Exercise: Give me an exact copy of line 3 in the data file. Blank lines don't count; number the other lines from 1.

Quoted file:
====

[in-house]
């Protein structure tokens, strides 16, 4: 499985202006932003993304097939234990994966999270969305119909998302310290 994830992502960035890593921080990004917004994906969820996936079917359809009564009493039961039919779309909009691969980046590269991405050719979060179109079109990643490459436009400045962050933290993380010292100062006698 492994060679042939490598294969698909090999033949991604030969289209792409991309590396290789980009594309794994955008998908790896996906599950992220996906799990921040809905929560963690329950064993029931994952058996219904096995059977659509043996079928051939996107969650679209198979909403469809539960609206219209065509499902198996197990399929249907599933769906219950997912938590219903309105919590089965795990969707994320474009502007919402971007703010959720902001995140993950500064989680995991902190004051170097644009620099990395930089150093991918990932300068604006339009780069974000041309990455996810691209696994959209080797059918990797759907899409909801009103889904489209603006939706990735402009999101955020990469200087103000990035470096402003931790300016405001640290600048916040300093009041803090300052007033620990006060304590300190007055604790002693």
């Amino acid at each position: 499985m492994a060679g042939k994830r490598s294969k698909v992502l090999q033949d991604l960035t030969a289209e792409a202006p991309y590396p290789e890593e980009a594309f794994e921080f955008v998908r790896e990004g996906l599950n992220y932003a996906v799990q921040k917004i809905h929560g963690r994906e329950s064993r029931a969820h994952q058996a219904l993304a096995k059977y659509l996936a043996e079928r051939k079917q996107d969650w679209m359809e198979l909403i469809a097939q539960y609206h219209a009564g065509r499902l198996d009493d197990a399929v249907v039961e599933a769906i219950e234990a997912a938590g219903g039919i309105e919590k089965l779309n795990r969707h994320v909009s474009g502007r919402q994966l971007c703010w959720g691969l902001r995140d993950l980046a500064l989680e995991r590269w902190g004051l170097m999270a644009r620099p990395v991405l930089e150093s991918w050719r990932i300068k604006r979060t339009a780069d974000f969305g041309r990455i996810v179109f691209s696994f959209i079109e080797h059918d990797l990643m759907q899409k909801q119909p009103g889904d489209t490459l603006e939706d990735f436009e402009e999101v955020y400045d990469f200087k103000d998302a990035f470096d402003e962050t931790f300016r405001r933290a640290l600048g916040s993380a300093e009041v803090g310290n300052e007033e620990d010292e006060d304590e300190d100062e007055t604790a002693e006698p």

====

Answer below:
């Amino acid at each position: 499985m492994a060679g042939k994830r490598s294969k698909v992502l090999q033949d991604l960035t030969a289209e792409a202006p991309y590396p290789e890593e980009a594309f794994e921080f955008v998908r790896e990004g996906l599950n992220y932003a996906v799990q921040k917004i809905h929560g963690r994906e329950s064993r029931a969820h994952q058996a219904l993304a096995k059977y659509l996936a043996e079928r051939k079917q996107d969650w679209m359809e198979l909403i469809a097939q539960y609206h219209a009564g065509r499902l198996d009493d197990a399929v249907v039961e599933a769906i219950e234990a997912a938590g219903g039919i309105e919590k089965l779309n795990r969707h994320v909009s474009g502007r919402q994966l971007c703010w959720g691969l902001r995140d993950l980046a500064l989680e995991r590269w902190g004051l170097m999270a644009r620099p990395v991405l930089e150093s991918w050719r990932i300068k604006r979060t339009a780069d974000f969305g041309r990455i996810v179109f691209s696994f959209i079109e080797h059918d990797l990643m759907q899409k909801q119909p009103g889904d489209t490459l603006e939706d990735f436009e402009e999101v955020y400045d990469f200087k103000d998302a990035f470096d402003e962050t931790f300016r405001r933290a640290l600048g916040s993380a300093e009041v803090g310290n300052e007033e620990d010292e006060d304590e300190d100062e007055t604790a002693e006698p």